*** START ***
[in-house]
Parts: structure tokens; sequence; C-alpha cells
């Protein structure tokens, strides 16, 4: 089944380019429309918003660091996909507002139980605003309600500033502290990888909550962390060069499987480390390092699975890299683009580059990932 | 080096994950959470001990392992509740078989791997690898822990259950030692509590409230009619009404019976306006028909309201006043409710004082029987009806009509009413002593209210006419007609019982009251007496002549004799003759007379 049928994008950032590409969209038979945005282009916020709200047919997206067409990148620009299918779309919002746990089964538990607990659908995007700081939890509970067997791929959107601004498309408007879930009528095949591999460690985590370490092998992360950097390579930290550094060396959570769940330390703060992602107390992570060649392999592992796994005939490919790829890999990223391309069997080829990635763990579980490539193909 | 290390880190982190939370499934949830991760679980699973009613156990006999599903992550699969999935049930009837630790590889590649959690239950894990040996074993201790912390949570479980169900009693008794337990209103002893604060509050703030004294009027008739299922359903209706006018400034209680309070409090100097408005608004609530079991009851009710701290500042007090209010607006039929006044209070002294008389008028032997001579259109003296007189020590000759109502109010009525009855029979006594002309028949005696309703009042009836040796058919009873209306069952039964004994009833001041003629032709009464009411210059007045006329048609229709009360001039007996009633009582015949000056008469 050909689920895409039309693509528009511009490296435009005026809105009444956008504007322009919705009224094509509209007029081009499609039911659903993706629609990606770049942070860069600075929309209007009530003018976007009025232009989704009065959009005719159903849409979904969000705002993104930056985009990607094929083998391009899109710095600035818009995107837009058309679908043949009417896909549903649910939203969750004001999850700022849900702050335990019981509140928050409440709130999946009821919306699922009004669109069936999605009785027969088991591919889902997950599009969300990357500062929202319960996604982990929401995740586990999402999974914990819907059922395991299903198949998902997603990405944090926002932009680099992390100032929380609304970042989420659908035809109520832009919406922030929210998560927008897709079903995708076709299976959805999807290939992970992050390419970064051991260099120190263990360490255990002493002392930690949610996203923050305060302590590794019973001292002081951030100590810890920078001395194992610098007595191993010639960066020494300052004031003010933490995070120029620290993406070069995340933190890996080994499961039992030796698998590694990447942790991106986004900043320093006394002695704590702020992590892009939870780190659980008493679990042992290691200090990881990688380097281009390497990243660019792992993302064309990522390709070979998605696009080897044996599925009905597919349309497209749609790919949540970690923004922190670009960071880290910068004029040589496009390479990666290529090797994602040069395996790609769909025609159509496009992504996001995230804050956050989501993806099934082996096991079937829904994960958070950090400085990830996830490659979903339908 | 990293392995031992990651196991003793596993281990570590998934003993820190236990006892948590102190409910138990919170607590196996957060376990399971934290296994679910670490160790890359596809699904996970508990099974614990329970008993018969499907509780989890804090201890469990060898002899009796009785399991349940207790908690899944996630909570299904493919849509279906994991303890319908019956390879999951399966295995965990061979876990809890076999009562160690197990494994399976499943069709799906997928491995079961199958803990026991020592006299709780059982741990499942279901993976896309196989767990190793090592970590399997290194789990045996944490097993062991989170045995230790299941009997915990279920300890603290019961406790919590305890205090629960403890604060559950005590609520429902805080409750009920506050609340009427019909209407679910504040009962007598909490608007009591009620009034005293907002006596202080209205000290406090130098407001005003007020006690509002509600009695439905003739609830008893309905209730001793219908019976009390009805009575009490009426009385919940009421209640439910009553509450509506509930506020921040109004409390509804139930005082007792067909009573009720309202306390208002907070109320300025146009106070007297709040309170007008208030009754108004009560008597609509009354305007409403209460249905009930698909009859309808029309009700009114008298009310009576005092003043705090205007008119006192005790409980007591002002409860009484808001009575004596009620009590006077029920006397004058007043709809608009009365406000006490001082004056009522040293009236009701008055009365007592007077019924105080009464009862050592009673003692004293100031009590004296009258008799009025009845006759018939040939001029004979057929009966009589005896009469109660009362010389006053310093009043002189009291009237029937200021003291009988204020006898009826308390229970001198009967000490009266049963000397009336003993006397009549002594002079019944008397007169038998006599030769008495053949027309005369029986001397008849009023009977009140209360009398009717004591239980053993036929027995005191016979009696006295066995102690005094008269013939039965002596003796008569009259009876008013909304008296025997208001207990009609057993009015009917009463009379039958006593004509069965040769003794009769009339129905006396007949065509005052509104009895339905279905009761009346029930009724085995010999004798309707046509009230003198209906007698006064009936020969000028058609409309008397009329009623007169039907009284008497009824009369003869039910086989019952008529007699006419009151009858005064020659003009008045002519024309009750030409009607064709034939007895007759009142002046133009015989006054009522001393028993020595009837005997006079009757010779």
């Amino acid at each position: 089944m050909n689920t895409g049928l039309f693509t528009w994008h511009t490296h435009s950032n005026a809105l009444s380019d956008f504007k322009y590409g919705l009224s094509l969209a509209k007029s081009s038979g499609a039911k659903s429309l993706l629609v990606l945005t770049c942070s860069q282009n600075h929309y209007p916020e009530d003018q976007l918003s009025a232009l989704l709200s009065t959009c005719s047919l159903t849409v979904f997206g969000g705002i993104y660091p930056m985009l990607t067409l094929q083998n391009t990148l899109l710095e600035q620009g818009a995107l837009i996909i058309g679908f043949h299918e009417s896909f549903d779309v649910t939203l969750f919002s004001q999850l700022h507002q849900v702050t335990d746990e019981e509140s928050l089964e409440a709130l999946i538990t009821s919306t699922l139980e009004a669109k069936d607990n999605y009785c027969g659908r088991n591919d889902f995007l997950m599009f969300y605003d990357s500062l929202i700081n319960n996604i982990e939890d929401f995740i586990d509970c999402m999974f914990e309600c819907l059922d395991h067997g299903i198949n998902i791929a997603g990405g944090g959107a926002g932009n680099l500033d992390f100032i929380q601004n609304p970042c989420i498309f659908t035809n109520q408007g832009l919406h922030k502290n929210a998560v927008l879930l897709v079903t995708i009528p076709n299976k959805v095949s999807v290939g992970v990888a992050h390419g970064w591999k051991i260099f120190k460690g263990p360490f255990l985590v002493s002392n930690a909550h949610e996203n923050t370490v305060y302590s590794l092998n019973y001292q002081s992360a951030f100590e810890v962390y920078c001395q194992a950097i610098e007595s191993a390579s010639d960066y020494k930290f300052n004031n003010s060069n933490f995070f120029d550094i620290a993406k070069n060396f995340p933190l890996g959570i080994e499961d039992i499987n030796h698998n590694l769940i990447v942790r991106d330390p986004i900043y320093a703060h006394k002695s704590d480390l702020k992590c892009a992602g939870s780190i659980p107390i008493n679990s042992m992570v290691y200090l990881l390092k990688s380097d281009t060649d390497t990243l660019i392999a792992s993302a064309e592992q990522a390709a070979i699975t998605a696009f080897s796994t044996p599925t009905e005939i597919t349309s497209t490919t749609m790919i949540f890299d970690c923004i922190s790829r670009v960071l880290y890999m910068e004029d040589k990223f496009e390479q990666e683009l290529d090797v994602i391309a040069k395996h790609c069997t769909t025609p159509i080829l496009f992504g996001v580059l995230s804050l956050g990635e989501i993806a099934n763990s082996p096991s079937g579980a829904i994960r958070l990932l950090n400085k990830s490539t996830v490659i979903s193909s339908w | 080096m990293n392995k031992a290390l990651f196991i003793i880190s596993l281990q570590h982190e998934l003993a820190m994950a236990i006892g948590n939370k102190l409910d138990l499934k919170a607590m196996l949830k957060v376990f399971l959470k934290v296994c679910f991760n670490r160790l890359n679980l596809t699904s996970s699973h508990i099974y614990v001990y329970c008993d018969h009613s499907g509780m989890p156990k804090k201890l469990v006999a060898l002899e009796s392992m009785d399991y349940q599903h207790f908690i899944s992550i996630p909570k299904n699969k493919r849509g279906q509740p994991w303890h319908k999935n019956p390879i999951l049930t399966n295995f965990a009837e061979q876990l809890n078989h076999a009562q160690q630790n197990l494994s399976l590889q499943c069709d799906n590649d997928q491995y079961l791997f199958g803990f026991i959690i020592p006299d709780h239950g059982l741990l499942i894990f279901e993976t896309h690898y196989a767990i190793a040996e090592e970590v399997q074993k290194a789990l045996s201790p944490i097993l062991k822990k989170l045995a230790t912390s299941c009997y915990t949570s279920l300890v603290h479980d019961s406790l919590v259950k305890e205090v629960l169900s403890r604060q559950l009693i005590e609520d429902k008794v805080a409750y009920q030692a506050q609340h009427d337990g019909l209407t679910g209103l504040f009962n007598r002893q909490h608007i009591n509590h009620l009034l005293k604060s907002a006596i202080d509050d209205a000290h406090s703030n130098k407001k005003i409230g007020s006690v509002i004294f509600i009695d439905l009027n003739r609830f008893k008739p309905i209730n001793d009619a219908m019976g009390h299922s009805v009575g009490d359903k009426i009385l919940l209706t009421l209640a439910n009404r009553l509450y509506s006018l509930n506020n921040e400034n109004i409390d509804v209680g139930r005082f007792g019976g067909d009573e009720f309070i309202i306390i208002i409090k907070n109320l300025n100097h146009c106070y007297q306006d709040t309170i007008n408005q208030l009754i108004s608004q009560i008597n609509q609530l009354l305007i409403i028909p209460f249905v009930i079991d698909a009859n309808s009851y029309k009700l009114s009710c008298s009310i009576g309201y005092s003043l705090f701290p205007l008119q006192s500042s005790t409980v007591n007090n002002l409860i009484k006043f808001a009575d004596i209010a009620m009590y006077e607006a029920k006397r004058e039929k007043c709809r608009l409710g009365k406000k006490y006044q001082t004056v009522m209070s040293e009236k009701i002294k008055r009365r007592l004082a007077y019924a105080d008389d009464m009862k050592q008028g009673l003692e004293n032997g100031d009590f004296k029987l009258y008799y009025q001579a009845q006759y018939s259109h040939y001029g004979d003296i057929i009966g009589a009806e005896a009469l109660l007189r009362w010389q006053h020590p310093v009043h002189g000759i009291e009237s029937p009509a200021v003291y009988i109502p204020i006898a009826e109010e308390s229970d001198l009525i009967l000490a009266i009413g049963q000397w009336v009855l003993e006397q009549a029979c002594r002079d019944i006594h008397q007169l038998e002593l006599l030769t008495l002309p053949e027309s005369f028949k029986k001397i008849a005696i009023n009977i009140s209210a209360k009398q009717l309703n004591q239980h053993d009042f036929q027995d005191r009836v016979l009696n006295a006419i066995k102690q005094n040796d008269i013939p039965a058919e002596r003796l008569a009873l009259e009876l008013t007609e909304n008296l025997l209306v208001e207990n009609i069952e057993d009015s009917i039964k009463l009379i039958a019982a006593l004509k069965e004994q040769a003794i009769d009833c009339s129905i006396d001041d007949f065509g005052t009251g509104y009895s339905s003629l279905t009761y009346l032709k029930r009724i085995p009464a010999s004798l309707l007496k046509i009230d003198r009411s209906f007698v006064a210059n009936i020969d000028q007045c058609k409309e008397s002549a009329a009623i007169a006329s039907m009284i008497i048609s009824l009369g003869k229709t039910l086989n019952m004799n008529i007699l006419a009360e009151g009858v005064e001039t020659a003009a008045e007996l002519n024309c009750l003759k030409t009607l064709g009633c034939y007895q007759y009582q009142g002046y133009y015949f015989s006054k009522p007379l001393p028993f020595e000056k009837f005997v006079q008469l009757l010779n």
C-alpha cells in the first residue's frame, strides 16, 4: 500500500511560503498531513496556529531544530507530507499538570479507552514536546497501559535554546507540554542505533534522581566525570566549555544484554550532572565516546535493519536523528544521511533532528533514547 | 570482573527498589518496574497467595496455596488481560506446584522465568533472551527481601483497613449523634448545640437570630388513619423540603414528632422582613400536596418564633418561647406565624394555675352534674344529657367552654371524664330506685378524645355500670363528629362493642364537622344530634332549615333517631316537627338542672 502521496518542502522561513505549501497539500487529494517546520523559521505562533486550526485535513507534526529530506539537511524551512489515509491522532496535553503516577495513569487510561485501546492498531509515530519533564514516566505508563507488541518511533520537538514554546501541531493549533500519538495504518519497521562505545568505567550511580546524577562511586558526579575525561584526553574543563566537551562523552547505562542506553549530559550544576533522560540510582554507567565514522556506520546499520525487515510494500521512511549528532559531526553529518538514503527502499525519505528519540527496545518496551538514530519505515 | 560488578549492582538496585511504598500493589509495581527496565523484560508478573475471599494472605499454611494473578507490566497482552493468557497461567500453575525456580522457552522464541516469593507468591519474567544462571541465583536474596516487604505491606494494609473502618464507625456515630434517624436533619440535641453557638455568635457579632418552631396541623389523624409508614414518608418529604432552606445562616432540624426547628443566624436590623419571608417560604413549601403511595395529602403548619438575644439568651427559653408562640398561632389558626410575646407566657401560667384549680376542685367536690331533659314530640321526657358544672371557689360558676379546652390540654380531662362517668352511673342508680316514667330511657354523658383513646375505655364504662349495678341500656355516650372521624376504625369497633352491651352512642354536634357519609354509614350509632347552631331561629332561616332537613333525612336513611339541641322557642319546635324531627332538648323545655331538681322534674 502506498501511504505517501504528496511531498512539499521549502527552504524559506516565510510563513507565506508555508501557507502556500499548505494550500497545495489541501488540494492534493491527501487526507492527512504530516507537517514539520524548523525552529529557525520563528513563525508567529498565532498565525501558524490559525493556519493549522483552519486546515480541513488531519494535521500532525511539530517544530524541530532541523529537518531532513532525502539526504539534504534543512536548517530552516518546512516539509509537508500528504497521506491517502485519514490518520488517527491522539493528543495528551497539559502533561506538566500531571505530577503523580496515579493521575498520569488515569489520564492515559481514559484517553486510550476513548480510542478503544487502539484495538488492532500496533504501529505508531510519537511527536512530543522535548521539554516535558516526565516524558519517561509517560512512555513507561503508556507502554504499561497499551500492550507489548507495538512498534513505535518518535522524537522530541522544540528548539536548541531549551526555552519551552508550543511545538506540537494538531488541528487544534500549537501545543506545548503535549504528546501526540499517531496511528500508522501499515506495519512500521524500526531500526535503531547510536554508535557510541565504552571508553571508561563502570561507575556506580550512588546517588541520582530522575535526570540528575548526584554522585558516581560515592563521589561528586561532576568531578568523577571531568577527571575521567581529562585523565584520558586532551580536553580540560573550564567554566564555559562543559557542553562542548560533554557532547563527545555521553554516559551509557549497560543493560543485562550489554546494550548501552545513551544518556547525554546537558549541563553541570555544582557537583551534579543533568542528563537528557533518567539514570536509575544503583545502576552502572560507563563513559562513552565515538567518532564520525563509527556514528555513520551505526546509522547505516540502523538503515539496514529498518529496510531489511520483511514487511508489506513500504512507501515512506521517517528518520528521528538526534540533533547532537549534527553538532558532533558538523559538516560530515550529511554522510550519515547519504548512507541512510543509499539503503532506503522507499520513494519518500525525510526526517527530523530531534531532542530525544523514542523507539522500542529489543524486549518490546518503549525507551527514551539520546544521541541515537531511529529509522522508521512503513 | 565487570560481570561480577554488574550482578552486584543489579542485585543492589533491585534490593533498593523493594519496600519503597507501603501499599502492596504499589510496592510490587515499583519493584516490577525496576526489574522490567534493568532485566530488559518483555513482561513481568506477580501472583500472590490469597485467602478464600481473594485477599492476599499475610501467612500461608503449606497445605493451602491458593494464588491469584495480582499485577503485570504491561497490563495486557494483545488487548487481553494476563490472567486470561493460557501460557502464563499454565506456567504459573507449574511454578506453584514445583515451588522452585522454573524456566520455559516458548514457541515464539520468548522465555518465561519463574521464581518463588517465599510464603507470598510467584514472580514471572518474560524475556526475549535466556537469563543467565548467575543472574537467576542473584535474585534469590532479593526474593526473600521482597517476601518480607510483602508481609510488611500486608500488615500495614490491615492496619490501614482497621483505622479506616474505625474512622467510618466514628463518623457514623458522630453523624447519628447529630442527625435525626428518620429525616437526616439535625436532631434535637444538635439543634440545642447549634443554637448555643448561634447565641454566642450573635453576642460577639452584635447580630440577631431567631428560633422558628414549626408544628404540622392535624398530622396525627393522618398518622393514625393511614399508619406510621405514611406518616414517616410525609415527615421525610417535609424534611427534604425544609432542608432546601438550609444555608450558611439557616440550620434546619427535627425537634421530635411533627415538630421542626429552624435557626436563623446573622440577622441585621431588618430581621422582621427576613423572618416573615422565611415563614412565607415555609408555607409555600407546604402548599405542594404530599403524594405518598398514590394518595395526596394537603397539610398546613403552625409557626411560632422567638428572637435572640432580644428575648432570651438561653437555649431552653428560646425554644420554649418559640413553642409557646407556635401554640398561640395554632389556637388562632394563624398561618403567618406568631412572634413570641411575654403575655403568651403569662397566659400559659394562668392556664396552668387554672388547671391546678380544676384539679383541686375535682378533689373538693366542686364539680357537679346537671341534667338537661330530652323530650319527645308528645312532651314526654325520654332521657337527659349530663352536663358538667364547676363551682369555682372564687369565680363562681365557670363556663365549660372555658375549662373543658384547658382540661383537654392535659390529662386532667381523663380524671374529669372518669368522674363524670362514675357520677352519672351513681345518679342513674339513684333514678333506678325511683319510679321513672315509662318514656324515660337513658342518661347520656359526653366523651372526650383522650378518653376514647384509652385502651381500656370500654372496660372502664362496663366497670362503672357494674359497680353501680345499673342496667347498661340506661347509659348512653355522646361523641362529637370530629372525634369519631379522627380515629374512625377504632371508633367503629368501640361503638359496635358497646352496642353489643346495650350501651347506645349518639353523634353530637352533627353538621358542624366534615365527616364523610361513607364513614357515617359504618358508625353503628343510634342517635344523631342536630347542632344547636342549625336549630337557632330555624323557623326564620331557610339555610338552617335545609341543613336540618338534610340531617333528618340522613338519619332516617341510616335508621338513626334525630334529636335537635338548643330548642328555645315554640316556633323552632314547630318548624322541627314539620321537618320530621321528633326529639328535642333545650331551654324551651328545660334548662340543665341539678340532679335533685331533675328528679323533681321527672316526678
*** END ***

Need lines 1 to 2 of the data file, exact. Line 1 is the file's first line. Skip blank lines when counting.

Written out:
[in-house]
Parts: structure tokens; sequence; C-alpha cells